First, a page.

Digging for Gold: The Time-Life “AM Gold” Series, Part 72
Well, this is the end my friends. After 72 installments running over 16-plus months we at Popdose have listened the good, the bad, and the mediocre songs from Time-Life’s AM Gold series. Despite the notable lack of many of the biggest pop/rock artists of the ’60s and ’70s (The Beatles, the Rolling Stones, Billy Joel, and Chicago just to name a few), we were still able to sample a decent range of hit pop from 1962 through 1979.
While Time-Life did issue other volumes under the AM Gold banner, we felt it best to end our journey here. Mellowmas is almost upon us after all and honestly, one can only handle so many Three Dog Night songs. That’s not to say we won’t ever open the Time-Life vaults again for your reading and listening pleasure — or tackle another series altogether — but for now this is it.
And it seems only fitting that as we close the curtain on AM Gold: 1979 and on this series, an old friend returns to pay us one last visit…
If I may be allowed a small indulgence before the orchestra plays me off the stage, I’d like to personally thank not only everyone who took the time to read and comment on Digging for Gold over the last 72 weeks, but the inimitable Popdose writing and editorial staff as well. Their keen insights, sharp humor, and impressive music knowledge are what truly made this series a pleasure for me to edit.
Stay mellow, my friends. — Chris Holmes
Spotify users, you can subscribe to our Best of AM Gold playlist, which is updated regularly.)
#16: John Stewart, “Gold” – #5 U.S.
Jack Feerick – I’m pretty sure John Stewart isn’t the returning veteran alluded to above, but he was with the Kingston Trio, who gave us “The Reverend Mr. Black” way back when. The Mac contingent steals the song right from under his nose, though — his voice is pretty shot.
I like the idea Stewart is playing with here — that everybody’s got a song to sing, from the superstar on stage to the mechanic on the corner, and all God’s critters got a place in the choir — but in practice it becomes yet another song in my least-favorite subgenre of pop: A Musician’s Lot Is Not A Happy One, usually accompanied by videos with grainy black-and-white footage of touring rockstars sprawled in airport lounges, rubbing their eyes to express their profound, profound weariness (not to mention self-pity) after a night of drug abuse and groupie sex in five-star hotels, the poor bastards.
I like the drive of it — that same bump-ba-bump rhythmic pulse that shows up in everything from “It’s Still Rock ‘n’ Roll To Me” to Simple Minds’ “Waterfront” — and I dig Lindsey’s one-note guitar solo (what, so you’re Neil Young now?). But “My heart beating time with my breathing” is a profoundly stupid line, and tells me nothing about the singer’s emotional state, because that’s how your heart works, all the time; when your breathing speeds up or slows down, your heart rate does the same. (Supposedly — and this may be apocryphal — most people’s autonomic systems default to one breath for every four heartbeats, which allegedly provides a biological bsis for our instinctive preference for four-four time.)
Jon Cummings – To begin with: Many editions of the AM Gold annual series saved some of the best, and most representative, tracks for the end of the CDs, to take listeners out on a high note. Not so much this time, sadly — and it’s kind of a bummer to go out the way this column ends. But that’s the way the hair feathers, as they might have said.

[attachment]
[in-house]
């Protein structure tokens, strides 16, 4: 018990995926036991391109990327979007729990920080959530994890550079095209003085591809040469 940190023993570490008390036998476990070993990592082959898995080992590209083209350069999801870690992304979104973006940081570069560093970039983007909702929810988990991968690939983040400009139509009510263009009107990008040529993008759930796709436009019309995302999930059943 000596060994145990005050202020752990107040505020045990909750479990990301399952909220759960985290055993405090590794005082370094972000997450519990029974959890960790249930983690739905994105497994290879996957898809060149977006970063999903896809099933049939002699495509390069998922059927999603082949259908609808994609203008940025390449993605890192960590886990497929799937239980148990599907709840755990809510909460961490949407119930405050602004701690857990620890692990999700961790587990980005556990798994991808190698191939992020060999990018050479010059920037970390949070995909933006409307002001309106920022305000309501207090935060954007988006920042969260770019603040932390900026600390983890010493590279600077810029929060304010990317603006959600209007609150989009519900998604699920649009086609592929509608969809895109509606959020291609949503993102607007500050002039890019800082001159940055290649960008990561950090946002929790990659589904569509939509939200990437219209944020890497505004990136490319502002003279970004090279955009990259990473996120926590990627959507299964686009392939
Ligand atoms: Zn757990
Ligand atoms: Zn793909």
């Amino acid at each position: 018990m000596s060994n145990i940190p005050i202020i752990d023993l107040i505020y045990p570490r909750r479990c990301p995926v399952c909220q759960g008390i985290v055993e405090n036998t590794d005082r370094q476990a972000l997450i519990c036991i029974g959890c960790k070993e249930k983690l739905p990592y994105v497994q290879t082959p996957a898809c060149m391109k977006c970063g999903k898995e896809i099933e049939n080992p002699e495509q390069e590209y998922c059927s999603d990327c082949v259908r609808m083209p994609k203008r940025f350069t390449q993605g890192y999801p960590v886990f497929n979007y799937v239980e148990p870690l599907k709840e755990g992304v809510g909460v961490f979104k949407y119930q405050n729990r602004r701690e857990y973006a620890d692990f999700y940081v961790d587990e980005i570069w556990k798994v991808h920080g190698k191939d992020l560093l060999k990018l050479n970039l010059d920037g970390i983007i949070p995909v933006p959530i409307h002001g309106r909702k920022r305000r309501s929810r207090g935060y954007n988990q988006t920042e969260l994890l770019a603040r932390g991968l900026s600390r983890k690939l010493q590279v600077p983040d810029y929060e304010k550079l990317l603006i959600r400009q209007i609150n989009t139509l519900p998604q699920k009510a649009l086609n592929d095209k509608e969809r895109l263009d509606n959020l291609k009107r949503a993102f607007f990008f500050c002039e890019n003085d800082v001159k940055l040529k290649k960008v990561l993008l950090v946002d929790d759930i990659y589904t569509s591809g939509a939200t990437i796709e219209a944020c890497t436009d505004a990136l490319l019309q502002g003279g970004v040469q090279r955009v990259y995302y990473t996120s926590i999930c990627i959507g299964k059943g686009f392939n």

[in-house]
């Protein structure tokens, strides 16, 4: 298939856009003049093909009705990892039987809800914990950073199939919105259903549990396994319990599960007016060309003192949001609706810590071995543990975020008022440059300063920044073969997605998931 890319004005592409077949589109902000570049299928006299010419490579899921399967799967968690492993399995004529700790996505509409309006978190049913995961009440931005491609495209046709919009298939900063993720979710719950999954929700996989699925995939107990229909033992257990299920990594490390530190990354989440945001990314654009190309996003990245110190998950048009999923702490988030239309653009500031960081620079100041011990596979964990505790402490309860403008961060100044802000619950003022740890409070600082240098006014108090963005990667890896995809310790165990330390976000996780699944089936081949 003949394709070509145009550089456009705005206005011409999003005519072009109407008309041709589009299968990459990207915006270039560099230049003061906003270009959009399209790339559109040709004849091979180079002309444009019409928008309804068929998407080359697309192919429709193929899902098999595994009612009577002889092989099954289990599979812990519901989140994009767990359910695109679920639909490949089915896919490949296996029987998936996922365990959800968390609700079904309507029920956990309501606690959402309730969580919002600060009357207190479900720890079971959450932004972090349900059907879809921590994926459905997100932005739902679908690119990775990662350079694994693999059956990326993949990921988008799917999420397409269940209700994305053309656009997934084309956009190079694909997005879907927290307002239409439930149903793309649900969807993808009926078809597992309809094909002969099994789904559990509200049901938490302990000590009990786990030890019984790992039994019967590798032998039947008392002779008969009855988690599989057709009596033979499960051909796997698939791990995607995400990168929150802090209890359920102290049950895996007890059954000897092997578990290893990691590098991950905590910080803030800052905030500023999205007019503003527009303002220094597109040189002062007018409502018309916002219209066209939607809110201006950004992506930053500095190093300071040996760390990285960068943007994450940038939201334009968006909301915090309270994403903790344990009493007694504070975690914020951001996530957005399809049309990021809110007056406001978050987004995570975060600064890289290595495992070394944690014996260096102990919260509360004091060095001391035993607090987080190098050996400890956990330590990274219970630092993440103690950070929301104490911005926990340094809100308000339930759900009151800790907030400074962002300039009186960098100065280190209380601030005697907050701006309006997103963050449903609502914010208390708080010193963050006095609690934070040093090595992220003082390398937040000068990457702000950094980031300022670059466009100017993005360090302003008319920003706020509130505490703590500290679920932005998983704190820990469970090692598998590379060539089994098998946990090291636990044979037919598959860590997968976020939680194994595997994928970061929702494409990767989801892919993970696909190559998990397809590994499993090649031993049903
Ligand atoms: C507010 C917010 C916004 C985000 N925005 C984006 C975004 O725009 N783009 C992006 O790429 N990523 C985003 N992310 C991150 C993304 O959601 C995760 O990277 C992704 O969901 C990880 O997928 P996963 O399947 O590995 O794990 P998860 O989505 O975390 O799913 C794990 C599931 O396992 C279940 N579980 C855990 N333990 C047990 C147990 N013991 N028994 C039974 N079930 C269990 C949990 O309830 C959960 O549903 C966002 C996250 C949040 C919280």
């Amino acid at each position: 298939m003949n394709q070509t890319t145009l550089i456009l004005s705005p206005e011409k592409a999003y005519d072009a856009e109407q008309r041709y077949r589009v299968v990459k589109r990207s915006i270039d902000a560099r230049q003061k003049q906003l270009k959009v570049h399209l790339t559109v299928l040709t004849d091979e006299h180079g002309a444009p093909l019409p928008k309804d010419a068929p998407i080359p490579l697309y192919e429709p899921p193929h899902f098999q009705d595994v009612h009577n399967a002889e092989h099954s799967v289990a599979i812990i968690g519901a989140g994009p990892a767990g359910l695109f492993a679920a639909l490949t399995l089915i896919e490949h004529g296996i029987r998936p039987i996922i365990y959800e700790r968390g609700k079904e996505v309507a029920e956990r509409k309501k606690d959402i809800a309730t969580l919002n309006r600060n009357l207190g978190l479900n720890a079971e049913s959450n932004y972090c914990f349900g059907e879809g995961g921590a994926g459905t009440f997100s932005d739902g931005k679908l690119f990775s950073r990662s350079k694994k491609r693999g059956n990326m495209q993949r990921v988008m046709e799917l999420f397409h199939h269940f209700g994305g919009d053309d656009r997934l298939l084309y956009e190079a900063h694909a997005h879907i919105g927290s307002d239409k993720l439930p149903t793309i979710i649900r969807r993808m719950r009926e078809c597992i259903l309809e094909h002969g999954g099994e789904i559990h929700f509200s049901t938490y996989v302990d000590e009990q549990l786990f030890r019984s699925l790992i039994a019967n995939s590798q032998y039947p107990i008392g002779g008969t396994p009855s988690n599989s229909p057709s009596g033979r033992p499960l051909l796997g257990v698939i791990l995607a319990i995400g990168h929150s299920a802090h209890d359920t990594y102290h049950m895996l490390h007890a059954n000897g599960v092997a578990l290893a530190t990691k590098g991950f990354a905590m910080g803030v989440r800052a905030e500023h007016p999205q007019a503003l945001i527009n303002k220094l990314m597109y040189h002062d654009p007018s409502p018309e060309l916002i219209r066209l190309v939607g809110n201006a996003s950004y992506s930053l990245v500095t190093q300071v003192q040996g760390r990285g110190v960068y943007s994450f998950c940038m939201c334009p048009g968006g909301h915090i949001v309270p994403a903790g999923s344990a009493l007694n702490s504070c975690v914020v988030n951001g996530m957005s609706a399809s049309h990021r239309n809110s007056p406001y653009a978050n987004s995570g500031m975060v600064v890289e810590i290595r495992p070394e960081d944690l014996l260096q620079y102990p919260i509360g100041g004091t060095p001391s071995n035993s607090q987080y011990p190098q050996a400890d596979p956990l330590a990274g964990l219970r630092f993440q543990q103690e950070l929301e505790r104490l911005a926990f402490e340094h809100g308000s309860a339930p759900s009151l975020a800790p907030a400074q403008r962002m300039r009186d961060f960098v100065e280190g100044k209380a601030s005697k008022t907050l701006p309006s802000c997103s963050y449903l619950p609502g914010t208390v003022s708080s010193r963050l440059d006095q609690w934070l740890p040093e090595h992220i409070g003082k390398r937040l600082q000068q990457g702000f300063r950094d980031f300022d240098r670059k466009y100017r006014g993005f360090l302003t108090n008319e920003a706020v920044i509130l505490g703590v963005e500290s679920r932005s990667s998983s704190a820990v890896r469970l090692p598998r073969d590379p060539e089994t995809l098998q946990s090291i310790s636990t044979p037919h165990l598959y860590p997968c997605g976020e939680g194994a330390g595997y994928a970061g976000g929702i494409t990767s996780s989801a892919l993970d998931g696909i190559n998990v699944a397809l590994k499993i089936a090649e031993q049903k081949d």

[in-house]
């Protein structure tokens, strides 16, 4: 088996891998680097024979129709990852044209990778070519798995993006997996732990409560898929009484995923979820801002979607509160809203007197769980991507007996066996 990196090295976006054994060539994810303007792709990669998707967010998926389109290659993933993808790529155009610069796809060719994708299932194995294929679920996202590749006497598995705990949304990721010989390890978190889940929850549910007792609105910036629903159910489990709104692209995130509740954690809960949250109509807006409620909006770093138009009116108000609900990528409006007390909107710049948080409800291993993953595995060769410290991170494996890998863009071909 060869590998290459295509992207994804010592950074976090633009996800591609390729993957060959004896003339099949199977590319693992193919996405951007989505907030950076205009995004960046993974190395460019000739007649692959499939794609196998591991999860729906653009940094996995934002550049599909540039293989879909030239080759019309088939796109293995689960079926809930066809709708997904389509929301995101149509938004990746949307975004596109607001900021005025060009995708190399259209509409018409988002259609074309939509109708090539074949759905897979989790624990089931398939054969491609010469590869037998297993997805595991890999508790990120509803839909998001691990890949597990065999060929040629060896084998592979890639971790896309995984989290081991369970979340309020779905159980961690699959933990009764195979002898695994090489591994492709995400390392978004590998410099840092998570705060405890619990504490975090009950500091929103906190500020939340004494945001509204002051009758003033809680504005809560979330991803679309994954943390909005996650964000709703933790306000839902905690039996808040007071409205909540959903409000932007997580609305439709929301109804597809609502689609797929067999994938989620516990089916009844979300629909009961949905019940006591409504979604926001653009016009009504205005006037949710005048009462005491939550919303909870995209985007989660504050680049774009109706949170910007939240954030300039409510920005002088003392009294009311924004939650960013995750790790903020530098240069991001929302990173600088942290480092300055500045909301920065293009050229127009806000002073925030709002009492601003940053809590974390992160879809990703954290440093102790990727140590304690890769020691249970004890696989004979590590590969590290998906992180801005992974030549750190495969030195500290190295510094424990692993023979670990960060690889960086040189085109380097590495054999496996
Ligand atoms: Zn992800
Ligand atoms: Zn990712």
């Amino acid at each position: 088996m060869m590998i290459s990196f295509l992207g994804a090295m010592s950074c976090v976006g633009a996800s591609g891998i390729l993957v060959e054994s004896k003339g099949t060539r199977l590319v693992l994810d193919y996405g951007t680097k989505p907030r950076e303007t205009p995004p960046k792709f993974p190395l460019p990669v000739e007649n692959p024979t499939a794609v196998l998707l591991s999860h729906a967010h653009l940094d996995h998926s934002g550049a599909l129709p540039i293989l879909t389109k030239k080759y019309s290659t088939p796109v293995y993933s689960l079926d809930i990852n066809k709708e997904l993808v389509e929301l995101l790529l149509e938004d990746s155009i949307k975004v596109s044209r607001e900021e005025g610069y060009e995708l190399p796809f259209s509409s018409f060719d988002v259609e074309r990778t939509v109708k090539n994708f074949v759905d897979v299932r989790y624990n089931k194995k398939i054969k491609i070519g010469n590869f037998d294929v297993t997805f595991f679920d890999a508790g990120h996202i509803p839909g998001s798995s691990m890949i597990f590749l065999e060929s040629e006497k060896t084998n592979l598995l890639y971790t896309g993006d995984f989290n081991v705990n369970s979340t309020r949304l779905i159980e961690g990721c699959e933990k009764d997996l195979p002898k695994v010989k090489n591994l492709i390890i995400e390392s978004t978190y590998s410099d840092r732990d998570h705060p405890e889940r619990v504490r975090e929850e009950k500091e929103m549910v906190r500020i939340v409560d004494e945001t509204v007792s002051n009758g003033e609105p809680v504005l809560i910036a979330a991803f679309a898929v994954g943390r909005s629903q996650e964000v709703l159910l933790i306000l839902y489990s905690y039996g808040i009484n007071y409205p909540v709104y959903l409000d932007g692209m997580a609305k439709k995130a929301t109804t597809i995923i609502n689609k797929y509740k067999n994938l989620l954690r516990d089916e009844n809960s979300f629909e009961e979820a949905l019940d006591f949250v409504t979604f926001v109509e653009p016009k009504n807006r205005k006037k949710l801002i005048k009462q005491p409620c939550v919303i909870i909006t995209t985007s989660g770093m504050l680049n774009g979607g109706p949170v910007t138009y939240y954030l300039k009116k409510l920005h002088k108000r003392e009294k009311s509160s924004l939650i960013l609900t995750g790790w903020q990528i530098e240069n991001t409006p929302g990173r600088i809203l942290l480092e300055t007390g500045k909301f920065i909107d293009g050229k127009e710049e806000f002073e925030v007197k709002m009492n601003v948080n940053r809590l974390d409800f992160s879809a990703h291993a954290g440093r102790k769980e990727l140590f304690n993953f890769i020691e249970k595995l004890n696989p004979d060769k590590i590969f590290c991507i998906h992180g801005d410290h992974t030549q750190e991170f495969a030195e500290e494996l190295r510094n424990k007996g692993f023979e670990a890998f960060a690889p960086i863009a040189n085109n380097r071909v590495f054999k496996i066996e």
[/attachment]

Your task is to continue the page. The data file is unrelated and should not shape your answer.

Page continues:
A recurring theme this week is “Songs that might not have gotten on the radio if not for the artists’ accomplices,” and this is as good an example as any. Would John Stewart, absent from our collective consciousness for a decade by ’79, have gotten a top-5 hit without Stevie Nicks’ voice on his record? No chance! But in this case, it’s just fine, because “Gold” certainly is a propulsive track that sounds great on a car stereo. I never knew what that first line of the chorus says, though. “Flying overkated”? Let me go look it up … Shit! It’s “Drivin’ over Kanan”! Kanan Road is 5 miles from my house! It’s the road I take to get to the beach! Well, there you go, one more lesson learned before we shut this schoolhouse down. Thank you, AM Gold!
David Medsker – This got to #5? Really?
This is the definitive yacht rock song, for my money. It’s rock-ish, but it’s so mannered, with any potential edginess smoothed out. There is certainly nothing rock and roll about singing about your dad singing in the shower, that’s for sure.
Dw. Dunphy – A classic example of being forgiven for less than stellar output for the company you’re keeping. The chunk-a-chunk drive of the tune is not so far removed from Fleetwood Mac’s “Don’t Stop” and the U.S. was so enamored with the Mac by now, how could the effort actually fail? Well, it doesn’t, but that doesn’t gloss over the truth that “Gold” is super-slight. It is repetitive. Stewart sounds less like a Kingston Trio alum than someone imitating Johnny Cash on a very bad day (and there is no great compliment in that).
Yet I don’t cringe with revulsion with the song either. It has all the value of an old commercial jingle, but if you haven’t heard that jingle for some time it kind of pulls you through. I’ve never had cause to seek out the album “Gold” appeared on though.